God does not stop with one form of idolatry because He again specifically warns in Leviticus 17:7: "They shall no more offer their sacrifices to demons, after whom they have played the harlot. This shall be a statute forever for them throughout their generations." And again in Leviticus 20:6, "And the person who turns to mediums and familiar spirits, to prostitute himself with them, I will set My face against that person and cut him off from his people."
John W. Ritenbaugh
The Beast and Babylon (Part Nine): Babylon the Great
God describes idolatry as harlotry, playing around with someone else's spouse. It is a case of divided loyalties. God becomes angry, jealous, when this happens spiritually. In fact, in Deuteronomy 4:24, His anger becomes so hot that He describes Himself as being a consuming fire. Fire symbolizes God's radiant glory as an aspect of His holiness.
Zeal and jealousy are opposite sides of the same coin; both of them are driven by passion. One is positive, the other negative. One is for, one is against. Zeal is passionately for something or somebody, while jealousy is passionately against something or somebody. Similarly, fire is hot, and it is both positive and negative. It symbolizes both refining and purifying, on the one hand, and death and destruction on the other.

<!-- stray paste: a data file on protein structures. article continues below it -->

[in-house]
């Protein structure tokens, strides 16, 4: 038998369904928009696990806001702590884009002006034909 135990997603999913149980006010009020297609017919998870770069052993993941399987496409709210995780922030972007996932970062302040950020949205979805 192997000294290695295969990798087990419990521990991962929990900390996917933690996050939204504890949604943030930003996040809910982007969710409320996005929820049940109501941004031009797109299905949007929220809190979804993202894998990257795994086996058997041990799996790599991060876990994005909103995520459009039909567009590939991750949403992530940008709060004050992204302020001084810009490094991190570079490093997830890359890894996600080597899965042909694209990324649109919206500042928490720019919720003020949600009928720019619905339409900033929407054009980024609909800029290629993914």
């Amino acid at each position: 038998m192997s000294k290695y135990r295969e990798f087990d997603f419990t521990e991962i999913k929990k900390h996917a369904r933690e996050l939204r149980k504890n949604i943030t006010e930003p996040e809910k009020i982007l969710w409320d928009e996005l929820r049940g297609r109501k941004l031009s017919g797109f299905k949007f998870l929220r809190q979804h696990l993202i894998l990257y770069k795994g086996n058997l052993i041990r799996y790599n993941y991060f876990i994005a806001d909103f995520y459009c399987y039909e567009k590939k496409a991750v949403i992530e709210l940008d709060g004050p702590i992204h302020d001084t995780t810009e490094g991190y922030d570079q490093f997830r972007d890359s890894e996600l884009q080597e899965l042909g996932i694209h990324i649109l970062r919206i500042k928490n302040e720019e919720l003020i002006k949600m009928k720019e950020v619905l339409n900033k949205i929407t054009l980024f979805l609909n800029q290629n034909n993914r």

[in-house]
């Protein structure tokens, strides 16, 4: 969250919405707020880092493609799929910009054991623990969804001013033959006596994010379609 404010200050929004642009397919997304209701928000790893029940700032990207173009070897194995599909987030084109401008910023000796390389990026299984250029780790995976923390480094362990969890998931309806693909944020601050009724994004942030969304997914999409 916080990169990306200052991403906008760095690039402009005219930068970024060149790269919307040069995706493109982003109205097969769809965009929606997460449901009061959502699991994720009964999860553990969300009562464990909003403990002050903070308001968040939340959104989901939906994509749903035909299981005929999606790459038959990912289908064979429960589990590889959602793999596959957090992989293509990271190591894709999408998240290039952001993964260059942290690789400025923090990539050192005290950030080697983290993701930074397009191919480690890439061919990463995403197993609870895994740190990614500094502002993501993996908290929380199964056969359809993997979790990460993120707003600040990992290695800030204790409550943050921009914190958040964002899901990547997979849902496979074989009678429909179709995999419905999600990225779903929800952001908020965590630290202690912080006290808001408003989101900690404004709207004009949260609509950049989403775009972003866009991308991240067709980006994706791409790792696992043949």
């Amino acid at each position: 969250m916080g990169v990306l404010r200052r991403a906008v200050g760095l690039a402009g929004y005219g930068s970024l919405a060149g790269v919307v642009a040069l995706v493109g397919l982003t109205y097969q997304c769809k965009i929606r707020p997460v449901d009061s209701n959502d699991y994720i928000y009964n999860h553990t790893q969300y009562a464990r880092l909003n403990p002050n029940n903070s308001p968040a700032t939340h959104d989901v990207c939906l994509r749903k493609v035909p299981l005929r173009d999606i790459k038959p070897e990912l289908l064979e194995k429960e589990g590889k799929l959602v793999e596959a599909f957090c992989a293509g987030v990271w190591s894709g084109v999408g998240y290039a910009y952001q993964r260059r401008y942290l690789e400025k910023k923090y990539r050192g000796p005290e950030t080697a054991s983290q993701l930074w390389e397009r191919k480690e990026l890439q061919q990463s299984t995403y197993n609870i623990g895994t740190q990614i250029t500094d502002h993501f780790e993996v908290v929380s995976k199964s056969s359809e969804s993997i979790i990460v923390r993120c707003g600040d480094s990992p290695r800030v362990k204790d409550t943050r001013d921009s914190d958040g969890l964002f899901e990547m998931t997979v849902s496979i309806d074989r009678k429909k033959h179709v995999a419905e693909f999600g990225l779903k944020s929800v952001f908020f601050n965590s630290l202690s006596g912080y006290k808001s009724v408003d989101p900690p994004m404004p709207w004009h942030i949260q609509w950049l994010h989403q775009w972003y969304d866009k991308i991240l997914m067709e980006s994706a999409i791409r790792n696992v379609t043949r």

The pattern is in the way God depicts His feelings toward us. As a consuming fire, He will either purify or destroy with His passion. He is either for something with a great deal of ardor, or He is against something with a great deal of fury. He is for those who are with Him, and He is loyal to the nth degree to them. But He is against sin and disloyalty with just as much heat as He is for those who love Him and diligently seek Him. His attitude is not cool in any way, shape, or form, but hot. He wants us to respond in like manner.
In what way are we seeking God? Diligently? Earnestly? Sincerely? With warmth, ardor, and affection? Is our seeking the ardent pursuit of one in love—one who wants to be around this personality and really desires to know Him because we are, after all, going to marry Him and spend all eternity with Him? Or is it a kind of a take-it-or-leave-it, distant, academic coolness because we do not want to make a fool of ourselves or offend others with our zeal? Think about it.
John W. Ritenbaugh
Prayer and Seeking God
Other Forerunner Commentary entries containing Exodus 34:15:
1 Kings 11:6-10